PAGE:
Now this is an interesting film and I don’t really know how to get across to you just what the film is like. It’s strange, surreal, intense, engrossing and I’m not sure I really get it but I still thought it was a really good film and I do recommend you see it. Now I’m going to keep this review short as, honestly, the less you know the more you’ll be immersed in the film.
Firstly, the film is anchored together by an incredible performance by one of my favourite actors, Toby Jones, who has been seriously under-utilised in big films recently (see him having only one line of dialogue in The Hunger Games) and in this film is given the chance to show off his full acting talents. Through Jones’ performance, in which he doesn’t really have all that much dialogue, we get to see everything that his character, Gilderoy, is feeling, his discomforts, his anxiety and his general unease over the whole situation and you also get a great feel for how he interacts with the other characters, from the general discomfort of dealing with Francesco and Santini to his relation with Silvia, the only person in Italy to treat him like a human being. This is the type of performance I love in a film, in which an actor can get across everything he is feeling by speaking very little and Jones absolutely nails it. My words cannot do justice to how incredible Jones’ performance is, you need to see the film and see for yourself just how good he is.
Another way the film works is the direction and sound. Now the film is about sound design on an Italian horror film in the 1970’s and, in a brilliant move, all you see of the film is the opening title sequence, everything else you only hear, both the pre-recorded soundtrack and all of the stuff Gilderoy has to do in the studio. It’s fascinating to see the methods that were used to create these sounds at the time and this really allows the film to utilise it’s strengths as, since the film is about sound design, the sound is the most important part. However, the best parts of the film are those without sound at all and I’m going to stop here before I give too much of the film away. Honestly, it’s best if you experience it yourself.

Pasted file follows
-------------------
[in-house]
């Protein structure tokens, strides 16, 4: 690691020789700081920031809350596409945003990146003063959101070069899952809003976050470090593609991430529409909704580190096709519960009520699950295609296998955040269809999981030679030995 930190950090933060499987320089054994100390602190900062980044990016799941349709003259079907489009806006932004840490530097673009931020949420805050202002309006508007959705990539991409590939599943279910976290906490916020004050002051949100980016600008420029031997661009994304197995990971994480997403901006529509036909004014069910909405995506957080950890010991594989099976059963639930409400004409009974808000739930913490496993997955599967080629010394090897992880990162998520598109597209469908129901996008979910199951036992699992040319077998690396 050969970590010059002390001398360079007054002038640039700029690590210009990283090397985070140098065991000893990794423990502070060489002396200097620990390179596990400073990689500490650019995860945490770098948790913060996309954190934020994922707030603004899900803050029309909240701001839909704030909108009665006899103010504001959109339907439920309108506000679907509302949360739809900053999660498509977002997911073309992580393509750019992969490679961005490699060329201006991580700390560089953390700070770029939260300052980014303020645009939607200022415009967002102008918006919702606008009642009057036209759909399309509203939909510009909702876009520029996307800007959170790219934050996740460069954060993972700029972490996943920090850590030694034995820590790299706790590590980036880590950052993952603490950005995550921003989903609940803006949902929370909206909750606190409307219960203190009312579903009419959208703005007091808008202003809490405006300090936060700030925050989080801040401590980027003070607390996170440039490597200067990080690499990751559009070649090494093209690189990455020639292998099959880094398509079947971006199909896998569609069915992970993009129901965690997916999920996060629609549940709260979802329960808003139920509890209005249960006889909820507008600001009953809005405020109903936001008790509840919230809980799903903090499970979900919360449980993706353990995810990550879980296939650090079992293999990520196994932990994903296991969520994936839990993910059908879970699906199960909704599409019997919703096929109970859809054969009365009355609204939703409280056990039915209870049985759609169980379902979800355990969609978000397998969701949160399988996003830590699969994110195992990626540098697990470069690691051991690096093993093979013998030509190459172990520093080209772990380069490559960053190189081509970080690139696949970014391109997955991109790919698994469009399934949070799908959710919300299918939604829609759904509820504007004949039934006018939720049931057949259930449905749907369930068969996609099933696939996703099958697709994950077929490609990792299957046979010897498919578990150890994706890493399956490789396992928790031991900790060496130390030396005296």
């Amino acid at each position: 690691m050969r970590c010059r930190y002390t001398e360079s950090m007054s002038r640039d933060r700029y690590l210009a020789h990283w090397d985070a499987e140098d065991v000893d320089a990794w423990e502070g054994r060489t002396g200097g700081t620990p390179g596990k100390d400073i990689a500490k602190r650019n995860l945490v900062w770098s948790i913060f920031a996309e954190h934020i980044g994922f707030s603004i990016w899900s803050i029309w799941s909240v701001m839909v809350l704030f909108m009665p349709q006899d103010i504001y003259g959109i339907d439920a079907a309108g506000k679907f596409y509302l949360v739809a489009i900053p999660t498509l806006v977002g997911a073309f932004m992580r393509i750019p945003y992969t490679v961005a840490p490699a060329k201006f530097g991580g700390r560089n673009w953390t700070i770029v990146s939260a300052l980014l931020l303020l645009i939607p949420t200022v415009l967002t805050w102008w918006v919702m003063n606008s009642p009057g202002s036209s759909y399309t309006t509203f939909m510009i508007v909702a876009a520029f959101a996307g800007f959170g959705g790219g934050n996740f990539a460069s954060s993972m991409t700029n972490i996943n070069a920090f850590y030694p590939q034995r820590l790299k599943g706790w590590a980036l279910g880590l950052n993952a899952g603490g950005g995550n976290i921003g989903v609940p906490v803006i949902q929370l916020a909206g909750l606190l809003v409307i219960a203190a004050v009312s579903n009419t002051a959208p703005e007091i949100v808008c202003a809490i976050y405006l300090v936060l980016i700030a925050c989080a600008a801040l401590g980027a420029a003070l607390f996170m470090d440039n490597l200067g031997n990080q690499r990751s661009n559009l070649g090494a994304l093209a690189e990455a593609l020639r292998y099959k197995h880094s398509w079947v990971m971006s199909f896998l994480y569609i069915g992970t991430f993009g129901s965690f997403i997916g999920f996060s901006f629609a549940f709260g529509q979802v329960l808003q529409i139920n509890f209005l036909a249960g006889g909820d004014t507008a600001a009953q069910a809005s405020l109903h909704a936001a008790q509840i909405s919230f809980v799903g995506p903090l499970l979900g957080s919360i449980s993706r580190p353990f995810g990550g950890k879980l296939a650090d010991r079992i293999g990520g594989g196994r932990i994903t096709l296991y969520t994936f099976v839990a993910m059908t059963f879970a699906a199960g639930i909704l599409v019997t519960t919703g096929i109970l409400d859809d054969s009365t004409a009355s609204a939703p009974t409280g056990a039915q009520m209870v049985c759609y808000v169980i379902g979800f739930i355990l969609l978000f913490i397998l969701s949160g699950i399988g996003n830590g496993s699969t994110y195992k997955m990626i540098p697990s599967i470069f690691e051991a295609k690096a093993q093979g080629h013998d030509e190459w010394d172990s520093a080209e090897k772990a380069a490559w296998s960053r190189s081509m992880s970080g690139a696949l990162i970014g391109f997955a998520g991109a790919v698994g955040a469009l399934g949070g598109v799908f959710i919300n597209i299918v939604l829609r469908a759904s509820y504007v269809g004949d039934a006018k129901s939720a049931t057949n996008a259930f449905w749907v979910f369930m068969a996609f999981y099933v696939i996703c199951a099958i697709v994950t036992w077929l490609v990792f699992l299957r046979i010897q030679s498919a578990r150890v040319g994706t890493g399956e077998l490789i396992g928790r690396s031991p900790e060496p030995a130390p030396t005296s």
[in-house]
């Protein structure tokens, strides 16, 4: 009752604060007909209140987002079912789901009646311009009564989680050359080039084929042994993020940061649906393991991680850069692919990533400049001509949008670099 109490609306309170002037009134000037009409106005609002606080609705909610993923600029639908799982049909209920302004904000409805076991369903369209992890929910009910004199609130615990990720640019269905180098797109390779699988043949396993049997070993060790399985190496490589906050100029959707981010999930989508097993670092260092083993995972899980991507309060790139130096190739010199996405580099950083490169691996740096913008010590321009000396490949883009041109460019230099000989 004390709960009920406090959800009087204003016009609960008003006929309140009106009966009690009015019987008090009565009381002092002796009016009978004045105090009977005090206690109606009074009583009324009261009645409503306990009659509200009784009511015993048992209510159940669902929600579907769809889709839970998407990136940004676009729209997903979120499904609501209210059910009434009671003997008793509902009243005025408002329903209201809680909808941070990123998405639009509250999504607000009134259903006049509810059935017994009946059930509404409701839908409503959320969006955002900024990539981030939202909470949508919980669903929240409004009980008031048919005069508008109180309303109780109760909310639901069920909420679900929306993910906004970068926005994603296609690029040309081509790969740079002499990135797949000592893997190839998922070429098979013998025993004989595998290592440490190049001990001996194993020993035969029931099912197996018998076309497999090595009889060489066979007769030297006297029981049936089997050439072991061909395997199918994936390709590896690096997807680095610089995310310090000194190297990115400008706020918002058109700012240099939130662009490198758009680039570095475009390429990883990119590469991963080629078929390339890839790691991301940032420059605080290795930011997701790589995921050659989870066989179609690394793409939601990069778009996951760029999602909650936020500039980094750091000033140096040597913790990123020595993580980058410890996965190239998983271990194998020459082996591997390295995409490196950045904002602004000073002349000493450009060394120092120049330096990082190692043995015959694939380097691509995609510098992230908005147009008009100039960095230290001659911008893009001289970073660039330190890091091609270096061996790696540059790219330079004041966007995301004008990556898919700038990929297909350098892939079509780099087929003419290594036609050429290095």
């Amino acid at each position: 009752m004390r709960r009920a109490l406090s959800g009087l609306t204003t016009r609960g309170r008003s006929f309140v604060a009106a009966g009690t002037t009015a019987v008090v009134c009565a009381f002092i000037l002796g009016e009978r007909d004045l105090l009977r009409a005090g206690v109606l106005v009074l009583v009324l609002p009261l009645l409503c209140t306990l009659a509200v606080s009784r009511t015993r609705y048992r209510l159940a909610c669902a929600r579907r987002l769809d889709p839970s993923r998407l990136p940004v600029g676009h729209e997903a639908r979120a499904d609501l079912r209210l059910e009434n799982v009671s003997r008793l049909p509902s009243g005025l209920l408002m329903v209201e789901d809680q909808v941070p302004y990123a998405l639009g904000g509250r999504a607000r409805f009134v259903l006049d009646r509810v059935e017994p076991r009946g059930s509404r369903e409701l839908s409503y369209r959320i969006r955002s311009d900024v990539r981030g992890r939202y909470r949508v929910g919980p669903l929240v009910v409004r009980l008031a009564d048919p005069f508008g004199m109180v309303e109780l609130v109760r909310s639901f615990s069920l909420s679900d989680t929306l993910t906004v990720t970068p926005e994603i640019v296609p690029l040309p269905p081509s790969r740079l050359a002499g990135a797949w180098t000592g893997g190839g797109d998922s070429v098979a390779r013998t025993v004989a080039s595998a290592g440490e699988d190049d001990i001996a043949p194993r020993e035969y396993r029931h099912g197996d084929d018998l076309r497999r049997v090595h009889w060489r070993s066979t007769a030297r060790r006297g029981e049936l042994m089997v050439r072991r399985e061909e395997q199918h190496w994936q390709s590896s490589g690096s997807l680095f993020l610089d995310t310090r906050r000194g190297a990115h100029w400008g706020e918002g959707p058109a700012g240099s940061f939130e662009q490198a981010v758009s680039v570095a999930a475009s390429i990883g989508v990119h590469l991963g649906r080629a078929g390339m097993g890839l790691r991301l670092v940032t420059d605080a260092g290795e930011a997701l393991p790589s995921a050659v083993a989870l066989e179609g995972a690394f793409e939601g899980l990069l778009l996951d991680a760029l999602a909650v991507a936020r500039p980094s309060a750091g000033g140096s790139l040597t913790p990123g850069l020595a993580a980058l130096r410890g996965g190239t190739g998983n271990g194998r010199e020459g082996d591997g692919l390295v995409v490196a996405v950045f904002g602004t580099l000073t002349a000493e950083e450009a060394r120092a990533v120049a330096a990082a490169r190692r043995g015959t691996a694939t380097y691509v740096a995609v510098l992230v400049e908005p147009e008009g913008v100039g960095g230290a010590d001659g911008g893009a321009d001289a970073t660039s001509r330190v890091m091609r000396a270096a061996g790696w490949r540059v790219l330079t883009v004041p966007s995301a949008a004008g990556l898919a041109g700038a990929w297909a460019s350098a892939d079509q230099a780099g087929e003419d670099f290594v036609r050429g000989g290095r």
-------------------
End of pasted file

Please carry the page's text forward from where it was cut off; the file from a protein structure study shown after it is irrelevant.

Then there is the plot and I don’t really know if I got it. The plot focus is about how these sort of films can mess with your mind, especially in the case of Gilderoy who is more used to nature documentaries and children’s TV. As the film progresses, you see that Gilderoy is starting to lose his mind as he becomes engrossed in the film and it’s here where some people can have problems with the film. The film becomes more and more surreal as it goes on, reflecting the changes in Gilderoy’s mind and it’s whether you understand these scenes or not that reflects whether you’ll like the film. For me, I don’t really know, these scenes were brilliantly handled but it’ll probably take some repeat viewings for me to fully understand what’s going on.
I think I should stop here before I give too much of the film away but what I’ll end with is a recommendation for this film. Now it could be hard to find a cinema screening of the film, as I saw it, and it’s clear through the fact that it’s about the mechanics of cinema that this is meant to be seen in a cinema. Although if you are interested in the film and you cannot watch it in the cinema, then it’s available on Curzon on Demand for UK viewers and for those of you from America reading this then you will probably have to wait for it to come out on DVD if it’s not playing near you. Still, the work is worth it, just for the incredible performance from Toby Jones, I can’t guarantee you’ll like it but if you were intrigued by this review then you should watch Berberian Sound Studio.
My Rating: 4/5